(and of course it isn’t a dichotomy – you can have private companies that are regulated within an inch of their lives to serve the public interest instead of profits, and you can have public companies that are pretty much independent and that the state uses as a cash cow more than anything)

  • alfgifu

    Don’t panic!  Andrew Lansley, the current Health Secretary, desperately wants to privatise the Health Service, and the government is committed to its big flagship piece of legislation which AL wishes would do just that.  However, the Chief Exec of the NHS (and ex member of the Communist Party) David Nicholson, is equally determined to save it.

    If you’ve ever seen Yes Prime Minister you’ll know who wins that argument.  The legislation is going through, and lots of flashy reorganisation is going to be talked about, but the resulting system will look pretty much like the one we already have, rebranded.

    I’m getting this from my husband who works at a UK government watchdog organisation which is planning to report on this.  Basically, the whole exercise has turned into a massive PR waste of money (far more expensive than the Olympics) and is likely to only achieve alienation of the medical community from the Tory party.  The stress, disruption and uncertainty are nasty, but they will culminate in business as usual rather than dismantling the NHS.

    The Lib Dems certainly don’t like the idea very much, but they have sold out most of their other issues in favour of electoral/political reform (which they probably won’t get either).  The coalition is creaking down its seams at the moment.  Once the Olympic truce for the cameras is over, it could get interesting.

  • Caravelle

    If you’ve ever seen Yes Prime Minister you’ll know who wins that argument.

    Well this is the first time I think Yes Prime Minister portrayed anything close to a well-functioning system. (and yeah, thinking it’s OK just because I like the outcome is a problem in itself)

  • Stone_Monkey

    The Tories have hated the NHS since its inception – so it’s only taken them 70 or so years to get into a position where they can actually act on that hatred and get away with it. If you’re going to hold a grudge, you might as well hold it good and hard and for a lifetime.
    The fact that they’re tiptoeing about and using the piecemeal approach to try and eradicate the NHS, rather than the abolish-wholesale-and-sell-the-wreckage-to-your-friends approach that worked so well on the UK coal mining industry in the 80s, possibly tells outside observers how attached to the institution the UK is. The Lib Dems are probably well aware of this – although their membership contains far more crypto-Tories than they like to let on. But as they’re going to be obliterated at the next election I suspect opposing it might be counter productive for them at the moment – that is, if they kick up too much of a fuss the Tories won’t let them have any say in Coalition policy at all.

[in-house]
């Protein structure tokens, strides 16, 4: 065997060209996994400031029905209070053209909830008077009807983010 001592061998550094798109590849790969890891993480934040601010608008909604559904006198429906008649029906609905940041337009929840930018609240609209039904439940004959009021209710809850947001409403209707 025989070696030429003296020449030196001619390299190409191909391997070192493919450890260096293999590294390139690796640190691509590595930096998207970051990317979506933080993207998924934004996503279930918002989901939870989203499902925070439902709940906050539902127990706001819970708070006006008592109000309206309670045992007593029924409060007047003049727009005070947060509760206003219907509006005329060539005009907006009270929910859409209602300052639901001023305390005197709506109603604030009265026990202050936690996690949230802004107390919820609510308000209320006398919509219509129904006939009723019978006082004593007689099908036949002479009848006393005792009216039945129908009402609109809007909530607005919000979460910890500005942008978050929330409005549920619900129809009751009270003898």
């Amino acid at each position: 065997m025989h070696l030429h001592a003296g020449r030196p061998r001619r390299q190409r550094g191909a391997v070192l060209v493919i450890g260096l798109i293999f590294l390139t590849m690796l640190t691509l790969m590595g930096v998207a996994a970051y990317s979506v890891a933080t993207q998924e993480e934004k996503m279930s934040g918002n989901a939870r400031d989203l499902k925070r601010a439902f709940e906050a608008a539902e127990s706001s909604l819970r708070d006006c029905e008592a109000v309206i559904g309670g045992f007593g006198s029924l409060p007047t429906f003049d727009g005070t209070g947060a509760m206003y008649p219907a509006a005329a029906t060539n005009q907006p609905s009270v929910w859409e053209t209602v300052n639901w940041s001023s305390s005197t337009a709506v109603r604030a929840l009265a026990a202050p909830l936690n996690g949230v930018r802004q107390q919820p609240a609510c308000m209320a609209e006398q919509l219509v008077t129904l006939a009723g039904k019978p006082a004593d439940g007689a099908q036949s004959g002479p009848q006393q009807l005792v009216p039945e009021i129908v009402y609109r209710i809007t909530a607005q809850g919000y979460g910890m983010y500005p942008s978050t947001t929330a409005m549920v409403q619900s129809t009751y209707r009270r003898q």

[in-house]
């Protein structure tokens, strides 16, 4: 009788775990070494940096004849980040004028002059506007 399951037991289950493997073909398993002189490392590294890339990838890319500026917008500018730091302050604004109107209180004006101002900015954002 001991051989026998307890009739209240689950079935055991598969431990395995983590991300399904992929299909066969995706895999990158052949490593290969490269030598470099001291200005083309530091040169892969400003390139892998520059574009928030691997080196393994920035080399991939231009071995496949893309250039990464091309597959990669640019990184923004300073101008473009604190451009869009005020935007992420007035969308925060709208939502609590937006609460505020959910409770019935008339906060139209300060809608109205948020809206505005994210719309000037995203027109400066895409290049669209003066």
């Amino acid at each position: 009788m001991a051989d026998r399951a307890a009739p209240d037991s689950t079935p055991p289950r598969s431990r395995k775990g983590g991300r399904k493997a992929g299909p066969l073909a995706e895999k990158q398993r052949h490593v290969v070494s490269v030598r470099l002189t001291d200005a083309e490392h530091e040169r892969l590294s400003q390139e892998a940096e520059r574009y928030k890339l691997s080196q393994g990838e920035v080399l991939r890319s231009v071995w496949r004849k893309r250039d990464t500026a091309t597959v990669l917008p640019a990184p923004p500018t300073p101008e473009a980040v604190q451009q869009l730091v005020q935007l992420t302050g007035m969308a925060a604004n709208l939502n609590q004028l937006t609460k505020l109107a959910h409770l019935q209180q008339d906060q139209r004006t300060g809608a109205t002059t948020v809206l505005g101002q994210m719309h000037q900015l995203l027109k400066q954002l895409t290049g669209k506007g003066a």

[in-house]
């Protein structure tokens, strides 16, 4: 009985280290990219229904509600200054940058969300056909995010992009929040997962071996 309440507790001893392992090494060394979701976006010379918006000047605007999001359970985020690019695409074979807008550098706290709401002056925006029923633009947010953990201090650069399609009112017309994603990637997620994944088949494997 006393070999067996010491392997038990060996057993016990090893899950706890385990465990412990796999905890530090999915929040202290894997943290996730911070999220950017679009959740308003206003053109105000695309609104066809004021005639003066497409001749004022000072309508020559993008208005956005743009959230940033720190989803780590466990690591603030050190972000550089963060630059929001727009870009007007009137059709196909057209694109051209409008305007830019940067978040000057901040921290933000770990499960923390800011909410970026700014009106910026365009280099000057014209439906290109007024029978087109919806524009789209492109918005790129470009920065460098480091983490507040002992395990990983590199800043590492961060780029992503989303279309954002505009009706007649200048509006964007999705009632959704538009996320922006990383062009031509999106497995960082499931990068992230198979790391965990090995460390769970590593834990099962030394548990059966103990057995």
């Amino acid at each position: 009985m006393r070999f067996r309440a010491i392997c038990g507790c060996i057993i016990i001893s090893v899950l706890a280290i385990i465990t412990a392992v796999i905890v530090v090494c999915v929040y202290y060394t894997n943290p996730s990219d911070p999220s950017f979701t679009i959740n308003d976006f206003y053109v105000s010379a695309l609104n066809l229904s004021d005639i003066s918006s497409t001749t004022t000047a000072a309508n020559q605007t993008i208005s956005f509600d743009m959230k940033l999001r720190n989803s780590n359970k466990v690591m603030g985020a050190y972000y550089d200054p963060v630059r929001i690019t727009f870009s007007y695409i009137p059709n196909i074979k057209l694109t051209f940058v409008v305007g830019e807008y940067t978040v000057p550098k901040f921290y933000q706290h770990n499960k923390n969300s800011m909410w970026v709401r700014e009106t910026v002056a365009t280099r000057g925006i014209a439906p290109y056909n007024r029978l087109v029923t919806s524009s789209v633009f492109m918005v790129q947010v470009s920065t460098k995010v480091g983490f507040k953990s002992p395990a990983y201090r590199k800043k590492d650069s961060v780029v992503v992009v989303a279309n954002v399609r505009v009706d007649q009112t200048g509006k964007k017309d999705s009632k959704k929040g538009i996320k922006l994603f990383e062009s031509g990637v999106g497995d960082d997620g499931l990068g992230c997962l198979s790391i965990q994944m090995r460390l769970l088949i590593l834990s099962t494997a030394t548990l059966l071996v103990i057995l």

• JonathanPelikan

    A deeply rooted conservative ideology whose hatred of a particular bit or two of the forward progress of the human race simmers for many decades with a completely unbroken and unyielding hatred and desire to utterly crush and destroy certain social institutions and programs, and then finally, their day comes, and they’re rubbing their hands with glee about what’s to come while a few people on the sidelines are shocked, shocked at this outcome and a great disinterested mob of people in the middle scratch their ass and barely yawn as our society is dying around us.

    Thank the Gods that, as an American, I can’t relate to a situation like that at all!

  • http://loosviews.livejournal.com BringTheNoise

     Sadly, the Lib Dems – or their leadership at least – is along for the ride (See here for more: en.wikipedia.org/wiki/The_Orange_Book:_Reclaiming_Liberalism ;  http://www.liberator.org.uk/media/lib-0904.pdf ). Why would the NHS hire staff directly when they could pay a for-profit company to provide (worse) services at a lower cost (by exploiting workers and risking patient lives)? I should note that as health is a devolved issue, this is thankfully not happening in Scotland (quite the opposite – a few years ago, the NHS bought a failed private hospital and turned it into a national centre of excellence that improved things quite nicely).

    The Lib Dems are not sure which way to go with the Coalition just now – they bowed to the Tory plans so often early on that they done serious, lasting damage to their base and their electoral chances, but if they start opposing the Tories that means that the Coalition fails and there’s a new election where they get eviscerated. So, it’s a choice between clinging on to power now or getting kicked out and hoping they can rebuild the party while they still have careers.

  • http://apocalypsereview.wordpress.com/ Invisible Neutrino

    The Lib Dems are not sure which way to go with the Coalition just now –
    they bowed to the Tory plans so often early on that they done serious,
    lasting damage to their base and their electoral chances